AMES, Iowa – The oldest active cooperative elevator in the United States sits in Marcus, a small town with just over 1,000 residents in northwest Iowa. Formed in 1887, the cooperative’s goal was to provide farmers a place to competively sell their grain. At the time, elevators were mostly privately owned, with operators able to pay low prices to producers for harvested grain while making fantastic profits when the grain reached market.
Farmers from that part of the state gathered to collectively start their own elevator, providing an alternative for the sale of grain. And thus began an era of cooperative agriculture that exists to this day.
“Co-ops have been important to the development of agriculture in the United States, and in Iowa maybe even more so,” said Keri Jacobs, assistant professor and extension economist with Iowa State University. “I don’t think you can understate the importance of their role in the growth of agriculture in Iowa.”
This history and function of co-ops is the focus of a five-part video series featuring Jacobs that are now available through a partnership with the Iowa Institute for Cooperatives. The videos were sponsored by ISU College of Agriculture and Life Sciences through a gift from CoBank and are designed to educate both members and employees about the history, function and methods of cooperatives.
All five videos in the Co-op 101 series can be found on the ISU Extension and Outreach Agriculture and Natural Resources YouTube page: Co-op 101: Historic Foundations, Co-op 101: Ownership and Governance, Co-op 101: How Cooperatives Differ, Co-op 101: Economic Benefits and Co-op 101: Benefits to Employees.
Co-ops are businesses that put the needs of a particular class of stakeholders above the needs of all others. And with cooperatives, those stakeholders are their member-owners.
“There are three principles that govern a co-op: that they are user owned, user controlled and the user receives the benefits the co-op offers,” Jacobs said. “Profits earned by the co-op are then returned to their members. In this way it is a business that seeks to provide benefits to those for whom it exists.”
The benefits earned from a co-op are different depending on your relationship to the organization. Members share in the the company’s profitability through patronage, have access to services and have a vote in how the company is run. Non-members are still able to use the co-op and receive the benefit of a competive marketplace through competition the co-op fosters.
Perhaps the largest group to benfit from cooperatives are rural communities.
“Cooperatives generate a tremendous amount of tax revenue while also providing a place of employment,” Jacobs said. “Those employees then spend their income in rural communities. The co-op also supports the community in other ways, budgeting money for local school activities or, for example, the FFA. They have a connection and really do integrate themselves in the community.”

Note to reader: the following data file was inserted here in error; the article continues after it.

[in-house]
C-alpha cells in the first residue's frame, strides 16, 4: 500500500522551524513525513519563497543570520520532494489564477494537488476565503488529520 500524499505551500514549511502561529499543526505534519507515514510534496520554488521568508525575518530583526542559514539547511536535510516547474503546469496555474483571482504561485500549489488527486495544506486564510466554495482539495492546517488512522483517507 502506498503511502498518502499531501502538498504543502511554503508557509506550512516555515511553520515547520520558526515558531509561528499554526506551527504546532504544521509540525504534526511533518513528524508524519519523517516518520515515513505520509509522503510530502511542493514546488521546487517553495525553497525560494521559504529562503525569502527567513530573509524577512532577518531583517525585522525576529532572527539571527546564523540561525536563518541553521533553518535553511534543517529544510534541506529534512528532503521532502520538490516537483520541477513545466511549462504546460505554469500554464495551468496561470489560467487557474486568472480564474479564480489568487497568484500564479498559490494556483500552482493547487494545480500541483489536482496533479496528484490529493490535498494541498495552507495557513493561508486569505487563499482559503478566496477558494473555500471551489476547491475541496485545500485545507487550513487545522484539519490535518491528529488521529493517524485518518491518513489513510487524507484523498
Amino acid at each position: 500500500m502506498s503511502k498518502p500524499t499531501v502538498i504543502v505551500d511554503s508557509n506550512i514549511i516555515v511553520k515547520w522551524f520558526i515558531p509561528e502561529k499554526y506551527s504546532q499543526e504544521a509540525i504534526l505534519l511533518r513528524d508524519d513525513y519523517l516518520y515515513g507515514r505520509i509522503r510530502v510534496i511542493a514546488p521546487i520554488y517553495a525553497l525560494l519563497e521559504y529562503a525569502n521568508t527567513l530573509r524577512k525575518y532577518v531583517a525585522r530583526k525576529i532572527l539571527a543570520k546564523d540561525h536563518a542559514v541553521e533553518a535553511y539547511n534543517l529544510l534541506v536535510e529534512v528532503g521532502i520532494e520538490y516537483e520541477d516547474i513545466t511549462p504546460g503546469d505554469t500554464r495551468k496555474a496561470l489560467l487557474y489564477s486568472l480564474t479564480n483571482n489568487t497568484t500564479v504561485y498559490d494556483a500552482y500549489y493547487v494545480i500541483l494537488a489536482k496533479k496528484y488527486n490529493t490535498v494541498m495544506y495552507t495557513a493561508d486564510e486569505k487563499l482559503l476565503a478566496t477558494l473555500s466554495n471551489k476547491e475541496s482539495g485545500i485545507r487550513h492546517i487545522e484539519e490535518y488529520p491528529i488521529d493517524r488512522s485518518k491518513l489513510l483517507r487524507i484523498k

Currently, there are 618 grain and farm supply and petroleum co-op locations in Iowa, employing 6,490 people and serving 129,000 members, according to the Iowa Institue for Cooperatives. Those grain and farm supply co-ops paid nearly $26.7 million in property taxes while having an annual sales volume of $11.5 billion. Additional revenue, employment and taxes are generated through rural electric co-ops, telephone co-ops and credit unions throughout the state.
“Co-ops operate differently than just strict profit maximization, they service the rural areas where investor-owned firms might not decide to have assets when no competition exists,” Jacobs said. “These co-ops grew up in the state to fill a need for producers to gain access to missing goods and services. Cooperatives maintain assets in rural areas that investor owned firms wouldn’t. In many cases they are the reason we still have local services like banks in these rural areas. The co-ops also help insure rural services are maintained in the areas their members live.”
Which brings us back to Marcus. The elevator in town was originally built along the railroad, providing easy access to grain transportation. If the co-op were to cease operation, farmers in the area could be forced to transport their grain longer distances as privately owned companies may not want to devote resources to rural parts of the state. The closest town to Marcus with over 10,000 residents is Storm Lake, 37 miles away. Le Mars, a town of just over 9,000, is still 20 miles away.
“A co-op board president told me, ‘my grandfather built the co-op, my dad and I used it and my son will destroy it,’” Jacobs said. “His son has never lived in a world without a co-op nearby and has no idea what the marketplace would look like without one. Cooperatives are still incredibly relevant but unfortunately many members don’t remember why they were started and the value in having a countervailing force in the marketplace.”